For handicrafts etc- Dilli Haat, Crafts museum, Sarojni nagar market, Janpath...
Dilli Haat is the place i`d reccomend. The stalls are let out to the craftsmen from different regions and there is always some kind of festival/ theme going on. Bargaining is the norm.
There are many food stalls too, managed by tourism departments from the various states. So you an sample a good variety of Indian cuisine...
Shopping malls and markets- Ansal plaza, Connaught place, Khan market, Greater kailash-1, South extension....
There has been a spurt in building huge-swanky shopping malls recently, in every corner thats available. A lot of them have sprung up on the Delhi-Gurgaon highway.
What to pay: at some shops at dilli haat, sarojni nagar, janpath and at lajpat nagar, bargaining is expected... the stuff is relatievly inexpensive in anycase.
From branded computers to pirated software, dvds, every computer part and accessory that you could possibly need, Nehru place is where you need to head.
Its a busy market, closed on sundays. Parking is a little tight, though there is a new approach being opened up. Its largely a grey market trading area, but you can often get stuff with a bill and guarantee as well.
What to pay: Compare prices between the shops. Very often, what you are looking for, is will be available at several shops, at varying prices.
Delhi has a culture of `mom and pop stores'. These are small shops across the road from your house, that stock all the groceries and daily use stuff you`d need. All it takes is a phonecall and they and will deliver to your doorstep. The shopping mall bug hadnt quite caught on here. Even the big brands have exclusive stand alone retail outlets in various different localities and markets.
Over the past few years there has been a huge boom in the construction of shopping malls all over town... A big chunk of them in Gurgaon, one of Delhi's satellite towns, within the `national capital region'.
There has recently, been a drive by the courts directing the authorities to clamp down on unauthorised commercial properties- which basically refers to the shops and stores that have mushroomed all across the city in designated residential areas.
This resulted in buldozers coming out and knocking down parts of some high profile stores etc- some dramatic scenes resulted and lots of protests against the corruption that led to these properties coming up in the first place.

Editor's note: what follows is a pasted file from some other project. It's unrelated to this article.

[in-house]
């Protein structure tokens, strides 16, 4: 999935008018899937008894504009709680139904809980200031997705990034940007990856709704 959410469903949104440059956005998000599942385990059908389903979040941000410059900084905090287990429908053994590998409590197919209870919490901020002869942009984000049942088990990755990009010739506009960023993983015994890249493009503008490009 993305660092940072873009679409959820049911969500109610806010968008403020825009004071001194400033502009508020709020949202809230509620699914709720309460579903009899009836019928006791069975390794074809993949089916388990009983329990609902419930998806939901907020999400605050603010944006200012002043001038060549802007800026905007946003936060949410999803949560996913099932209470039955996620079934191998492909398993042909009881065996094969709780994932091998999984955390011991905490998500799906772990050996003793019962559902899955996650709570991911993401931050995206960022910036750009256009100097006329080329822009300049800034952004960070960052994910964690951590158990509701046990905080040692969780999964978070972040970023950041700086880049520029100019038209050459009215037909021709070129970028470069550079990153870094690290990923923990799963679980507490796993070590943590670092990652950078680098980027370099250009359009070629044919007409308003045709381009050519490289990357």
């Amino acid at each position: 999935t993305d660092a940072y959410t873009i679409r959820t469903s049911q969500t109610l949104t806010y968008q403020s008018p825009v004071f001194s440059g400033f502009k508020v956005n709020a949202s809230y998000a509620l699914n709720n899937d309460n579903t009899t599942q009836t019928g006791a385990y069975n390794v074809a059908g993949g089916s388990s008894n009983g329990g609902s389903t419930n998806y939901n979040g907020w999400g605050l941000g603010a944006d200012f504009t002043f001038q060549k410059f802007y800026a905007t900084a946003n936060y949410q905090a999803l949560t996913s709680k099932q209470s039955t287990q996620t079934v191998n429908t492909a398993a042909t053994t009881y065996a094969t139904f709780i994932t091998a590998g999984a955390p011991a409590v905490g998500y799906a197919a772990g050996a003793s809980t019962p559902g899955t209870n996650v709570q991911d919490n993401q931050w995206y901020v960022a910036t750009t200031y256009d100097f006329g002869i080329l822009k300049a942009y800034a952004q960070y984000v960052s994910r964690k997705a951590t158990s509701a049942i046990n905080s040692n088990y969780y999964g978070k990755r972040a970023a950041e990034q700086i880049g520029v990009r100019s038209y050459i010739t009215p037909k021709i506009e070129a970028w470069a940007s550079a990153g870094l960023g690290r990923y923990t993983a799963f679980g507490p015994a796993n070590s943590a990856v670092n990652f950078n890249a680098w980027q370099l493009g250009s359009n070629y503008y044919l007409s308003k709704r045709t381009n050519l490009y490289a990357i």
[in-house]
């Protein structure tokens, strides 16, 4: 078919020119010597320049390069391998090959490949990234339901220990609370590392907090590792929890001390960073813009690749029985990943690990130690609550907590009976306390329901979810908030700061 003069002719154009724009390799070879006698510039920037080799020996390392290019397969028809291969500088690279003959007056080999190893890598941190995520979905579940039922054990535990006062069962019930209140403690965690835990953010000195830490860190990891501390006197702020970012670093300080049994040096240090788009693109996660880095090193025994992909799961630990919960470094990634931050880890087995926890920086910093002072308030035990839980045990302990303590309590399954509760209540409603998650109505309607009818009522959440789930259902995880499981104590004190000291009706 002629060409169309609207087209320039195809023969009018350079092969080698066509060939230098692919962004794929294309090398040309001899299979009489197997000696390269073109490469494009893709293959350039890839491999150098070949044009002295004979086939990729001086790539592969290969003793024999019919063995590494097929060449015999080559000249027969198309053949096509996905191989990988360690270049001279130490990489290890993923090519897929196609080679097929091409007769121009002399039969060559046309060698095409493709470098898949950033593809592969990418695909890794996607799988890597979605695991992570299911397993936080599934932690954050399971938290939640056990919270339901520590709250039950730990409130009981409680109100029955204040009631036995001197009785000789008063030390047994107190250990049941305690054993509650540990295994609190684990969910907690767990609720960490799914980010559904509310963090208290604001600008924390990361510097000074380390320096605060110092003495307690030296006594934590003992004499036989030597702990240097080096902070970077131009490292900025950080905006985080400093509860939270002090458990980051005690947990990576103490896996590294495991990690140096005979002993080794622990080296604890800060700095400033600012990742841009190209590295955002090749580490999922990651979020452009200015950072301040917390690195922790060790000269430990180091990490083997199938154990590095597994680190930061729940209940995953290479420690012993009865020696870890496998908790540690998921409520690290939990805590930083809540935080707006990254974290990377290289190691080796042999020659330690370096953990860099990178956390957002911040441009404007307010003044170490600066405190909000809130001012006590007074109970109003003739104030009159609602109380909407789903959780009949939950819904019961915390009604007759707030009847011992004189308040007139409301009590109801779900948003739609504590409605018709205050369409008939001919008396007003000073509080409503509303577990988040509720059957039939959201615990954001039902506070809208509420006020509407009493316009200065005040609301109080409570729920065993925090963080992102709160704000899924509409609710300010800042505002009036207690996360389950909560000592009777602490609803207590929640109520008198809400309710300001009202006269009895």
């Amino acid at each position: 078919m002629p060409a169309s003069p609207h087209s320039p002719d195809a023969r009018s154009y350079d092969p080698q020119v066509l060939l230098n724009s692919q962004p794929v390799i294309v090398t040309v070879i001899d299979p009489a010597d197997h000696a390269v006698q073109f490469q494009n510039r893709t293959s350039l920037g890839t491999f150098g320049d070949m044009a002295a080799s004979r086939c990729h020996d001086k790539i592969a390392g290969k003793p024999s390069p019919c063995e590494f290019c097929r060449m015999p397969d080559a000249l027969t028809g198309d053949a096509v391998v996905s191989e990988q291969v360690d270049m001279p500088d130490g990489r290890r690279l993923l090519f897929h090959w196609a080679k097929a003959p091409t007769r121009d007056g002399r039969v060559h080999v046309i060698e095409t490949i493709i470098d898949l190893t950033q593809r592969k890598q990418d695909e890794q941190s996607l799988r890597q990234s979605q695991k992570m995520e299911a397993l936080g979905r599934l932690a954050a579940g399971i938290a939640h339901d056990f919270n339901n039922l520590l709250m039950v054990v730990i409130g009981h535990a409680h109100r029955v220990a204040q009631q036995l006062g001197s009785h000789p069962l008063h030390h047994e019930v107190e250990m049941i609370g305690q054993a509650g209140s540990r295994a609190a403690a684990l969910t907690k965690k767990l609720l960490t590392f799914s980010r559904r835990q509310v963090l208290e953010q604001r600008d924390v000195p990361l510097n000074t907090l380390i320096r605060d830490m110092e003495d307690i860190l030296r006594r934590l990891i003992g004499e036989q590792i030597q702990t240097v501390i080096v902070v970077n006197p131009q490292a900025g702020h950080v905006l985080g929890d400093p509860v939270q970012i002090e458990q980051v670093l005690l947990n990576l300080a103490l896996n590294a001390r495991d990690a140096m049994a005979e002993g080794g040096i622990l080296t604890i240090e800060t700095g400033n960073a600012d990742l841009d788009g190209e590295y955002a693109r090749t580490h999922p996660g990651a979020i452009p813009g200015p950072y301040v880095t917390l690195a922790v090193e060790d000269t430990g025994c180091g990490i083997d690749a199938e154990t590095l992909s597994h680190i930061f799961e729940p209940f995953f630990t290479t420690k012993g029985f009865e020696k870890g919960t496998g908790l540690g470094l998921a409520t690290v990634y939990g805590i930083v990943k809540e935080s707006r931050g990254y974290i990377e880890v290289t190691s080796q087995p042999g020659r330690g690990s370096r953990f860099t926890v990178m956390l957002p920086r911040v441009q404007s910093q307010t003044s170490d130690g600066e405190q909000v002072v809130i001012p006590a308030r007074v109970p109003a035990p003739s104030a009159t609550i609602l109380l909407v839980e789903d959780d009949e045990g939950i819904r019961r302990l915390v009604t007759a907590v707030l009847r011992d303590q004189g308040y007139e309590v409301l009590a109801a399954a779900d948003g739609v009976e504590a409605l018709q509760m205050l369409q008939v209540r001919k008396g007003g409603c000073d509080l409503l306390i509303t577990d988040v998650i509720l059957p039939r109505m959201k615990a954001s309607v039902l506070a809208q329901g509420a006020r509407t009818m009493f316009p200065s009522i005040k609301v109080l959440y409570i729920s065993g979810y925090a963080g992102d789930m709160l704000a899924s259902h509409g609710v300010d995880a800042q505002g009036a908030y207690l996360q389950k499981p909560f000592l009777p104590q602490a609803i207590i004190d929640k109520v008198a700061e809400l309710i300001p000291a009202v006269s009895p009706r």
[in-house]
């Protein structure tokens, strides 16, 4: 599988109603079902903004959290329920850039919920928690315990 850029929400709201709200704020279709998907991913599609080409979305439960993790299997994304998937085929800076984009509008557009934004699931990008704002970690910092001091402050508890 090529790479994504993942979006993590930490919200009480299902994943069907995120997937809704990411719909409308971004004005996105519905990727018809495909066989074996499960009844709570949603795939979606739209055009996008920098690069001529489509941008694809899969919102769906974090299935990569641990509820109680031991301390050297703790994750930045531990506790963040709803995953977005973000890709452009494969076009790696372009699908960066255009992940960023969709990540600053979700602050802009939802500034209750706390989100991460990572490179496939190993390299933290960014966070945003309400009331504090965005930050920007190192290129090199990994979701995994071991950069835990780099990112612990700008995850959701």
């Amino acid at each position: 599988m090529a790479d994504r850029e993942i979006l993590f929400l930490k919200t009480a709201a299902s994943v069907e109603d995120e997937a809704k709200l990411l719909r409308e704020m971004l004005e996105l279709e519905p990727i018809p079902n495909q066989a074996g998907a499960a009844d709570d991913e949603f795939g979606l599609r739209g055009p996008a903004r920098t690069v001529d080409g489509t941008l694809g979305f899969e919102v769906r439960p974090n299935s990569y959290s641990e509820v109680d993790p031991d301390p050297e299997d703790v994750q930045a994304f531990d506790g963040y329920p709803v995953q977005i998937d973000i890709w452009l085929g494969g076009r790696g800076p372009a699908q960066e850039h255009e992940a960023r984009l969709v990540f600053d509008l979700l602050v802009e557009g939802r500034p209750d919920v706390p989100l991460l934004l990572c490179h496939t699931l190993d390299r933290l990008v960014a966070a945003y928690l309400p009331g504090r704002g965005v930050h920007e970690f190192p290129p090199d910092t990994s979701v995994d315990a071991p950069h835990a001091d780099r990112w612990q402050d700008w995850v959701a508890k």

So now, there has been a big push for retail space in these malls and rentals are going thru the roof all of a sudden. And wherever there is space to build, there is one mushrooming...
What to buy: You`ll find all the coffee shops, retail stores for big brands, speciality restaurants and multiplexes within the malls.
If you find the haggling at the local market a bit too mu, a good alternative are the malls, where the prices are fixed and the quality is somewhat more assured. Just south of Delhi, Gurgaon sports a few good malls which offer anything from book to crafts to decoration. See my Gurgaon page for details.
Dilli Haat is the local fair for all things fabric - shawls, scarves, tablecloths, etc. - and decorations for the house. It's enclosed and there is an entrance fee (15 Rps/ person). Be ready to bargain - and bargain hard. You could reduce the price by 3.
What to buy: Scarves/shawls & house decoration (statuettes, paintings, etc.)
What to pay: The asked price of a scarf can be anything from 120 to 1500 ruppees, and of course you can reduce this at least by half. Look carefully at the quality of what's being offered.
At the triangle Sisganj Gurudwara - Red Fort – Jami Masjid you have a very interesting streets full of markets like Chandni Chowk street, Kinari Bazaar, DaribaKalan …
I hope I have had more time for walk along all these streets, not for buy but for watch, smell.
Flowers, clothes, jewels, fruits ...
Here you can find bags, clothes, rings, papers, jewelry, textiles .... everything very cheap. Lots and lots of shops of textiles and gifts and local craft.
Things are not hight quality as at Dilli Haat but here you will find very good prices.